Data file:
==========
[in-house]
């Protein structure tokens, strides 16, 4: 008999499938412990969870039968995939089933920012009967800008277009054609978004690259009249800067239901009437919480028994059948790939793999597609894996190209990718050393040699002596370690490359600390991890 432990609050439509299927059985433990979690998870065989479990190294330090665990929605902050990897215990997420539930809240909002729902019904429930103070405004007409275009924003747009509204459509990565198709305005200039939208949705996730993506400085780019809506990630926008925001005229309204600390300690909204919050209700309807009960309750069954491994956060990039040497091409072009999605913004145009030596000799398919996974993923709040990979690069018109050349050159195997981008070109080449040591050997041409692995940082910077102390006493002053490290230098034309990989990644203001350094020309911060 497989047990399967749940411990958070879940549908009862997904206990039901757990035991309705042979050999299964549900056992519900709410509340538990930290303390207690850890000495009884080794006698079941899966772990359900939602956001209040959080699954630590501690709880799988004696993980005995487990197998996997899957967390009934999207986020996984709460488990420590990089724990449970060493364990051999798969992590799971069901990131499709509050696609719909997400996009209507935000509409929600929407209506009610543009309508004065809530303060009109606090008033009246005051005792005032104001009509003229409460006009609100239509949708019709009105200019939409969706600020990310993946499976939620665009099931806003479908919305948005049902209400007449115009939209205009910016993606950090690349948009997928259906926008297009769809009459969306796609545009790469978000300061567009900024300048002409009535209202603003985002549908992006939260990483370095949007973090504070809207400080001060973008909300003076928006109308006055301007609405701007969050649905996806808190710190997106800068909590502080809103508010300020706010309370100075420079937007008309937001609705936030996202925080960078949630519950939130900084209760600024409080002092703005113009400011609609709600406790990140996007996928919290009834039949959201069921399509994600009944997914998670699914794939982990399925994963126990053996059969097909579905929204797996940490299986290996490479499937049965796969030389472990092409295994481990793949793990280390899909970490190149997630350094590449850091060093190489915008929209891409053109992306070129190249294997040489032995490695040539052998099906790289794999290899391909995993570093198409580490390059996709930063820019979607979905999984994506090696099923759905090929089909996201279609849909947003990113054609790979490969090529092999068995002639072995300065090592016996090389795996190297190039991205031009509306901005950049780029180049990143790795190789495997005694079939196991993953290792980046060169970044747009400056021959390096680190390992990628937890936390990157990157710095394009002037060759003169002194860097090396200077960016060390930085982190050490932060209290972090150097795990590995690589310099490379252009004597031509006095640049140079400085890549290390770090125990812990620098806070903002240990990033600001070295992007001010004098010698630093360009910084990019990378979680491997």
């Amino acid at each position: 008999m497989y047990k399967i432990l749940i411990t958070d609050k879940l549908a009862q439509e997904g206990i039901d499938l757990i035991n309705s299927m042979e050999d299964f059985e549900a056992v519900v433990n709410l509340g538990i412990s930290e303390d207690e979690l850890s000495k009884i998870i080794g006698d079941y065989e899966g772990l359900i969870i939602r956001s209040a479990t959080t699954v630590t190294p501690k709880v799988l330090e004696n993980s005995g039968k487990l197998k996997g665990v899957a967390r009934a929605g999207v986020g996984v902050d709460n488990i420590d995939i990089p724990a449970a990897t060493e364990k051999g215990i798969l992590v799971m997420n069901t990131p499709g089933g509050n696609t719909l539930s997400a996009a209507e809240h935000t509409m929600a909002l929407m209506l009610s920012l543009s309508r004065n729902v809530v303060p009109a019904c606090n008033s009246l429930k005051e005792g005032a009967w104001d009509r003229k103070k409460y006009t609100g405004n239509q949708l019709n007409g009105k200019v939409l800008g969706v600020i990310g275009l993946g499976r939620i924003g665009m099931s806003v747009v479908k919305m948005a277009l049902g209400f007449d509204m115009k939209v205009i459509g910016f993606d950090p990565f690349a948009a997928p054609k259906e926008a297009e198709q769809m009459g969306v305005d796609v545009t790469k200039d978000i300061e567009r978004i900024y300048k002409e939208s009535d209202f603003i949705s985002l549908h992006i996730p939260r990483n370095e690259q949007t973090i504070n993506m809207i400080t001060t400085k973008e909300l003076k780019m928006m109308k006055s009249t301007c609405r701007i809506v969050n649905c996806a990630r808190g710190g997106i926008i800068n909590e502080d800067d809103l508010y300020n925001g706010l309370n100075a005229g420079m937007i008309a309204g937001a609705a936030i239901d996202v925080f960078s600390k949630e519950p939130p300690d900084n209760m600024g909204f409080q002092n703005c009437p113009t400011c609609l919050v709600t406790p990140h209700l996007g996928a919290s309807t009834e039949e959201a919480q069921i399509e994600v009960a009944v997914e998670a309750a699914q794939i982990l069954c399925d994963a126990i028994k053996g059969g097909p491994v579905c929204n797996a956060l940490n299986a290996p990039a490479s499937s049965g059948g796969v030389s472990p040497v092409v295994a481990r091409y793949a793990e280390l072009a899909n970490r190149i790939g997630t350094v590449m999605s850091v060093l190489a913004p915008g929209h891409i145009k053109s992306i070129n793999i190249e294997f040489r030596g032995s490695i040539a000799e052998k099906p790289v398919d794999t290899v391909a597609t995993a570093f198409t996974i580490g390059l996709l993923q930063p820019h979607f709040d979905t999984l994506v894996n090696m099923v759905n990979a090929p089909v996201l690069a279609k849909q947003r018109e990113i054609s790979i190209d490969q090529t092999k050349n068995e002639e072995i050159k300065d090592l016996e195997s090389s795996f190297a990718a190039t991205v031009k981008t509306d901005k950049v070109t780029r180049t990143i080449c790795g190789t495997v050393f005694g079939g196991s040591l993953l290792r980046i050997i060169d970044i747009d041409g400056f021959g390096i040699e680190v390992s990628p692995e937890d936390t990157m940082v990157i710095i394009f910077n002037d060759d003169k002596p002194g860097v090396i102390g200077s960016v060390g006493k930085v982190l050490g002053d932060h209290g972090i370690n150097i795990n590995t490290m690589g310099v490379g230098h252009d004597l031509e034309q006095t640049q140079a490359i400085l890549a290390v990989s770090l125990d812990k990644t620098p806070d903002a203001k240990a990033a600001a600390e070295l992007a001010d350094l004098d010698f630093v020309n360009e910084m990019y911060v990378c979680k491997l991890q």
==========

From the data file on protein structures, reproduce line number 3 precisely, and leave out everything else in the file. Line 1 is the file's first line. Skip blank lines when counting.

């Amino acid at each position: 008999m497989y047990k399967i432990l749940i411990t958070d609050k879940l549908a009862q439509e997904g206990i039901d499938l757990i035991n309705s299927m042979e050999d299964f059985e549900a056992v519900v433990n709410l509340g538990i412990s930290e303390d207690e979690l850890s000495k009884i998870i080794g006698d079941y065989e899966g772990l359900i969870i939602r956001s209040a479990t959080t699954v630590t190294p501690k709880v799988l330090e004696n993980s005995g039968k487990l197998k996997g665990v899957a967390r009934a929605g999207v986020g996984v902050d709460n488990i420590d995939i990089p724990a449970a990897t060493e364990k051999g215990i798969l992590v799971m997420n069901t990131p499709g089933g509050n696609t719909l539930s997400a996009a209507e809240h935000t509409m929600a909002l929407m209506l009610s920012l543009s309508r004065n729902v809530v303060p009109a019904c606090n008033s009246l429930k005051e005792g005032a009967w104001d009509r003229k103070k409460y006009t609100g405004n239509q949708l019709n007409g009105k200019v939409l800008g969706v600020i990310g275009l993946g499976r939620i924003g665009m099931s806003v747009v479908k919305m948005a277009l049902g209400f007449d509204m115009k939209v205009i459509g910016f993606d950090p990565f690349a948009a997928p054609k259906e926008a297009e198709q769809m009459g969306v305005d796609v545009t790469k200039d978000i300061e567009r978004i900024y300048k002409e939208s009535d209202f603003i949705s985002l549908h992006i996730p939260r990483n370095e690259q949007t973090i504070n993506m809207i400080t001060t400085k973008e909300l003076k780019m928006m109308k006055s009249t301007c609405r701007i809506v969050n649905c996806a990630r808190g710190g997106i926008i800068n909590e502080d800067d809103l508010y300020n925001g706010l309370n100075a005229g420079m937007i008309a309204g937001a609705a936030i239901d996202v925080f960078s600390k949630e519950p939130p300690d900084n209760m600024g909204f409080q002092n703005c009437p113009t400011c609609l919050v709600t406790p990140h209700l996007g996928a919290s309807t009834e039949e959201a919480q069921i399509e994600v009960a009944v997914e998670a309750a699914q794939i982990l069954c399925d994963a126990i028994k053996g059969g097909p491994v579905c929204n797996a956060l940490n299986a290996p990039a490479s499937s049965g059948g796969v030389s472990p040497v092409v295994a481990r091409y793949a793990e280390l072009a899909n970490r190149i790939g997630t350094v590449m999605s850091v060093l190489a913004p915008g929209h891409i145009k053109s992306i070129n793999i190249e294997f040489r030596g032995s490695i040539a000799e052998k099906p790289v398919d794999t290899v391909a597609t995993a570093f198409t996974i580490g390059l996709l993923q930063p820019h979607f709040d979905t999984l994506v894996n090696m099923v759905n990979a090929p089909v996201l690069a279609k849909q947003r018109e990113i054609s790979i190209d490969q090529t092999k050349n068995e002639e072995i050159k300065d090592l016996e195997s090389s795996f190297a990718a190039t991205v031009k981008t509306d901005k950049v070109t780029r180049t990143i080449c790795g190789t495997v050393f005694g079939g196991s040591l993953l290792r980046i050997i060169d970044i747009d041409g400056f021959g390096i040699e680190v390992s990628p692995e937890d936390t990157m940082v990157i710095i394009f910077n002037d060759d003169k002596p002194g860097v090396i102390g200077s960016v060390g006493k930085v982190l050490g002053d932060h209290g972090i370690n150097i795990n590995t490290m690589g310099v490379g230098h252009d004597l031509e034309q006095t640049q140079a490359i400085l890549a290390v990989s770090l125990d812990k990644t620098p806070d903002a203001k240990a990033a600001a600390e070295l992007a001010d350094l004098d010698f630093v020309n360009e910084m990019y911060v990378c979680k491997l991890q």